The idea that experts from elsewhere could come to a place and dig it up, and go away – and not account fully for their actions, their finds and their conclusions, is utterly anathema to the post-processual archaeologist. Boxing up a few items for show in a local museum, adds insult to injury. Burying the map and hiding the locations in the vaults adds arrogance to superciliousness.

[I should note here that Jean Guilaine, as a rising star in French prehistory, went to great lengths to secure the agreement and cooperation of landowners and community leaders – with a specific commitment that all artifacts found on-site would not leave the area.]

But if you’d like to read one man’s journey from the old ways of archaeology to the new, then I can only recommend Laurent Olivier’s work called ‘Des Vestiges‘. Beware: it’s a 6.5 Mo PDF file and it’s 285 pages of French. There’s a passage (around pages 51-59) that reveal in fascinating personal detail, the differences in approach, attitude, aim, mentality and methodology between a team of French and German archaeologists working on a cross-border dig. They learn in the process how each side’s strengths and weaknesses can be harnessed together, to achieve something each team alone could not.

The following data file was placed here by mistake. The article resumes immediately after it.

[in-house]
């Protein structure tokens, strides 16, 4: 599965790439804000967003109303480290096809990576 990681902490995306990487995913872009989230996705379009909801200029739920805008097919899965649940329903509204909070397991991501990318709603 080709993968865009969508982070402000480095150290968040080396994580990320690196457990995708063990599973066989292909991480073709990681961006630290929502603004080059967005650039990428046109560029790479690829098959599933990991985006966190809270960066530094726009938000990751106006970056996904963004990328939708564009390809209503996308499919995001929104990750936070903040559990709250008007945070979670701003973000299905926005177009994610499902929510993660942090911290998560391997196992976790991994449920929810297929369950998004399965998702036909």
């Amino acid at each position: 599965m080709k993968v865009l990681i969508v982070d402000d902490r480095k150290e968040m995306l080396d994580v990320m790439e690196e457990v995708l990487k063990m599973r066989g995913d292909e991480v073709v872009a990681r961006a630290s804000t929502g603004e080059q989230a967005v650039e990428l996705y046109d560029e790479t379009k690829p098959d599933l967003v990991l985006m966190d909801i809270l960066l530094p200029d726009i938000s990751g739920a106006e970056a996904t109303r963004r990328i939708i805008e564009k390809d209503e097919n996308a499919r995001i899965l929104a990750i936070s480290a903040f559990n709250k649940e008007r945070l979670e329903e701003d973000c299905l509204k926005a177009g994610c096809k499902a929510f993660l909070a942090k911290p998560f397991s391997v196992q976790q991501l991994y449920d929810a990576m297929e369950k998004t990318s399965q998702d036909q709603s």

Olivier’s writing is part thesis, part memoir: a good example (incorporating paintings and photos and literature) of what ‘working towards the past’ might be. It’s rich, human, complex and open-ended.

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You’re tired of theory, and you’d like some photos of dolmens? I feel the same. Yesterday I found the last two elusive dolmens des Lacs, and the next post will be all photos and no talk.